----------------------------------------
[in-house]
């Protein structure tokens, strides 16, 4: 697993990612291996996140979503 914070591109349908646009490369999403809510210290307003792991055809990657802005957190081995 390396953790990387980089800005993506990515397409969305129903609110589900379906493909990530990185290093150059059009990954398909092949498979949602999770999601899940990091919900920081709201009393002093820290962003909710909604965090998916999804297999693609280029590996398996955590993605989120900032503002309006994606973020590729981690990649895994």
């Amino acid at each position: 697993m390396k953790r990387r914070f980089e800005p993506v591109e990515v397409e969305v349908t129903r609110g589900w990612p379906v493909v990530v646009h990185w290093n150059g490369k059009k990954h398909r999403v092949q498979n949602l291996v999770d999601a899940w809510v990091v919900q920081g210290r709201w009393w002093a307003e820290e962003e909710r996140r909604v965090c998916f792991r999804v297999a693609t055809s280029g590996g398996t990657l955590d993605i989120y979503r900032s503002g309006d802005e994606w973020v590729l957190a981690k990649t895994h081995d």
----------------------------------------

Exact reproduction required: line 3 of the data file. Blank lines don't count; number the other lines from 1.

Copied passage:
């Amino acid at each position: 697993m390396k953790r990387r914070f980089e800005p993506v591109e990515v397409e969305v349908t129903r609110g589900w990612p379906v493909v990530v646009h990185w290093n150059g490369k059009k990954h398909r999403v092949q498979n949602l291996v999770d999601a899940w809510v990091v919900q920081g210290r709201w009393w002093a307003e820290e962003e909710r996140r909604v965090c998916f792991r999804v297999a693609t055809s280029g590996g398996t990657l955590d993605i989120y979503r900032s503002g309006d802005e994606w973020v590729l957190a981690k990649t895994h081995d």